Fighting Isolationism

What foreign policy is proper for a partly free society in an imperfect world?

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From the beginning, the topic of foreign policy has been somewhat of a puzzle for the United States. Initially, America's great statesmen advocated a form of isolationism. "'Tis our true policy to steer clear of permanent alliances," said George Washington in his farewell address at the end of his presidency. "Taking care to keep ourselves…on a respectable defensive posture, we may safely trust to temporary alliances for extraordinary emergencies."

But it is far from clear that such isolationism was to be a permanent feature of US foreign policy. Washington's reflections on the topic are often quoted by those who blame many of America's troubles on foreign entanglements. At times the same people who are scornful of "18th-century economics"—the laissez-faire capitalism of Adam Smith—are unabashedly wedded to the early isolationism: the United States should not have been involved in a civil war in Vietnam, should not have intervened in Chile, should not have meddled in Angola, should leave Central America alone, should keep its missiles out of Europe, and so on.

It is not similarly incongruous to find isolationism embraced by advocates of a strictly laissez-faire version of America's political tradition of economic and civil liberalism, the political doctrine on which the country was founded. Even here, though, if we scratch beneath the surface we find incongruities.

On the one hand, individual liberty implies the doctrine of government by the consent of the governed. If a government rules without being chosen for the function, it is a tyranny. And clearly, to extend the US government into other realms, even for benign purposes, is to breach the principle of the consent of the governed. Government officials must confine themselves, if they object to what is happening in another country, to explicit or tacit criticism—for example, a "human rights foreign policy" that is long on enunciating the principles of liberty but devoid of interventionist actions to implement them around the globe.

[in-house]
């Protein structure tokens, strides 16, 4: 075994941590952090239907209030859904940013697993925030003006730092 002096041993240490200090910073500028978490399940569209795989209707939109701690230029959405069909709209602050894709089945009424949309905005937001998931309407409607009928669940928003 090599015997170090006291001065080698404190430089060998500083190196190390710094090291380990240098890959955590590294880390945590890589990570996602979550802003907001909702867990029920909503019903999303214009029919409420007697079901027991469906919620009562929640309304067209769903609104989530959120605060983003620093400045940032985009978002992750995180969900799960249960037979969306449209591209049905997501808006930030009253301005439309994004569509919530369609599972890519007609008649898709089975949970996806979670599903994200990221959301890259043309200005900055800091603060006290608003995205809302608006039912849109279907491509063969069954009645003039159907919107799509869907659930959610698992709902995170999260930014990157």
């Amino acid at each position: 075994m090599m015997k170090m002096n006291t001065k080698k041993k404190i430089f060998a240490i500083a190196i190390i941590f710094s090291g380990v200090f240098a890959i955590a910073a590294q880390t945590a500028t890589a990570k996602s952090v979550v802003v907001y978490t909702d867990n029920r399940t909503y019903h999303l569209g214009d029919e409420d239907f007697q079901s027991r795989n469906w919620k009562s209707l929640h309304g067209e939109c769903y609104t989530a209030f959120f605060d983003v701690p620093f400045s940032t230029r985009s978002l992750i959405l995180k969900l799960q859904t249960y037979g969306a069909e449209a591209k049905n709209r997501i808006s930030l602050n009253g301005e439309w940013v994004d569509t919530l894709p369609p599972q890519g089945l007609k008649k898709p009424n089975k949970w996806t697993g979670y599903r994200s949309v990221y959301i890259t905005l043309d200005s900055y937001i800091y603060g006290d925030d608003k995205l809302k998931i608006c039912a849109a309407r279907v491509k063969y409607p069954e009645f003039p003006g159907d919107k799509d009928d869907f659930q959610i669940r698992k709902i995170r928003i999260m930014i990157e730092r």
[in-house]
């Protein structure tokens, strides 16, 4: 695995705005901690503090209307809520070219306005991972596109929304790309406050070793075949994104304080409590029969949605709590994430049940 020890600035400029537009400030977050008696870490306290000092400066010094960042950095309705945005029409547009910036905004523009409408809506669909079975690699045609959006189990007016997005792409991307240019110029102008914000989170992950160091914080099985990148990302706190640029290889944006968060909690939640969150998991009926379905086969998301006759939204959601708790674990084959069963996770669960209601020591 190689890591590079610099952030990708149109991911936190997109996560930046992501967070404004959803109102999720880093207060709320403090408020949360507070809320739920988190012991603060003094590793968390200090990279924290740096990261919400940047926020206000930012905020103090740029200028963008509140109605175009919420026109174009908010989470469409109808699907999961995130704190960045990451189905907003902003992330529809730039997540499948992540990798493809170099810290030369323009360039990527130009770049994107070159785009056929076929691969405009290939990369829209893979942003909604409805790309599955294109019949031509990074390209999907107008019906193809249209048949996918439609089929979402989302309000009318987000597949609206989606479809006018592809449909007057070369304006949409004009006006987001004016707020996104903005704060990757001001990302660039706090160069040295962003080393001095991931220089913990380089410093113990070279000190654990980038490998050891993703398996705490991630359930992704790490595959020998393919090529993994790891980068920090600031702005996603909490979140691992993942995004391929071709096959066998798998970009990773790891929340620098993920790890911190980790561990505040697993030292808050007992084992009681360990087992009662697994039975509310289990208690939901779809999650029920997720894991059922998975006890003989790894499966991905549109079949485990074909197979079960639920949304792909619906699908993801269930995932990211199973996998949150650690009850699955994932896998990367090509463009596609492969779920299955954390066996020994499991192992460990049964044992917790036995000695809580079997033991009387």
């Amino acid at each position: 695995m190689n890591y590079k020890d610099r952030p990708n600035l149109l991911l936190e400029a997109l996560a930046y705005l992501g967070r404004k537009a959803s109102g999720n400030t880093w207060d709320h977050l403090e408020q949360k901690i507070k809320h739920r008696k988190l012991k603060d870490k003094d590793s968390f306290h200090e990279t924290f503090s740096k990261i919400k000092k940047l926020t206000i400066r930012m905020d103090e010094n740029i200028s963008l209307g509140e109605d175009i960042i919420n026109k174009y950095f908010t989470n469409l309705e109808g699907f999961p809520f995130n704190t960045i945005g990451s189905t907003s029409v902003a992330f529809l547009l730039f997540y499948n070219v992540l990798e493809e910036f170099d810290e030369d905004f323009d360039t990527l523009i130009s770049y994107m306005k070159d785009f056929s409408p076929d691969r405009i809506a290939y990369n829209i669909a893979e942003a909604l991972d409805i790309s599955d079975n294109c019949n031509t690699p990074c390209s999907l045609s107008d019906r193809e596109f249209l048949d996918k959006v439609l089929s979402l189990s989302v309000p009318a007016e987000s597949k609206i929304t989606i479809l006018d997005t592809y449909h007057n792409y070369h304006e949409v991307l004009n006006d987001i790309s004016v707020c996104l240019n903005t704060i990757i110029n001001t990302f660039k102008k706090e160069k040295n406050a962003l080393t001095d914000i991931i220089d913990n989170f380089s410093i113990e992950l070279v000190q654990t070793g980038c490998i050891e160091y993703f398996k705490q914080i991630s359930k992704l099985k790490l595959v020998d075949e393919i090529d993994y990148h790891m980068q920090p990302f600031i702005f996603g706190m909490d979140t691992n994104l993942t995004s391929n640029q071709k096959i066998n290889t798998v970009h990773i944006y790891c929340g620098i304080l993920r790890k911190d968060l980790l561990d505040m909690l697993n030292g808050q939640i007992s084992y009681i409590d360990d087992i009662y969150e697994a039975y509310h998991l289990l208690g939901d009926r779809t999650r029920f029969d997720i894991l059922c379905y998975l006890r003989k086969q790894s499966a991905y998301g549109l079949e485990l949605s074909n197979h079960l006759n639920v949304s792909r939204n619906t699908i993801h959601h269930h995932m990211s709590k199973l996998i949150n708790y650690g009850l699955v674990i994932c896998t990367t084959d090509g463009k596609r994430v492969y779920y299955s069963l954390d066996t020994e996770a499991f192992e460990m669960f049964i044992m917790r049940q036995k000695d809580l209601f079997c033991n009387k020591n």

Moreover, the government of a free society has its complicated job carved out already, without taking up the affairs of other governments or peoples. It is as if the physician who is attending to one patient were simply to abandon the operation and turn to saving another doctor's patient. It may indeed be distressing that such help is not forthcoming when it would be helpful, but it can also be seen that governments violate their sacred trust as servants of their own citizens when they take on serving others.

Yet it is not at all clear that these considerations imply a strict isolationism whereby the government of a free society can legitimately engage only in defending its borders against foreign aggressors. For example, is it not plausible that such a government could do its job better at times by forming alliances with other governments? Surely mutual advantage might be served in such a relationship, just as fire-fighting services benefit from mutual-aid agreements. To draw up a treaty between two proper governments would seem to offer hope at times against aggressive regimes across the globe.

There is certainly nothing in principle wrong with this strategy. There need be no violation of the duty of the government to protect its own citizens, since the treaty at issue could well be a purely defensive project. Canada and the United States, for example, might each be better defended by the cooperative military and diplomatic efforts of the Canadian and US governments. If one country's government, in the process of providing effective defense of its people, also provides effective defense of another people for some value in return, no sacrifice has been required. No one need be cheated out of proper services.

In a complicated world, with sophisticated military means of aggression available to tyrannical regimes, it would be irresponsible for a government to take an isolationist stance. Such circumstances warrant defensive alliances of considerable complexity, even for a government that adhered perfectly to the principles of individual rights and government by the consent of the governed.

In the world we live in, of course, our own government does not adhere very well at all to the principles of liberty that underlie our political tradition. Yet those who advocate a fully free system nevertheless have to make intelligent judgments about foreign-policy alternatives facing the impure regime. And the application of the principles of liberty is again not entirely obvious.

While the United States and Canada are far from free countries, it is true that far less free countries could pose a threat to them. Insofar as individual liberty is breached in the United States and Canada on many fronts, we clearly have a system that is unjust. Yet even such a system should carry out its business of defending the country against aggressors. So however flawed the political systems that have evolved in Canada and America, it may well be that the governments of these countries should, all things considered, embark on mutual defense efforts if this is militarily advisable. And the potential for mutually advantageous military alliances with other countries exists as well.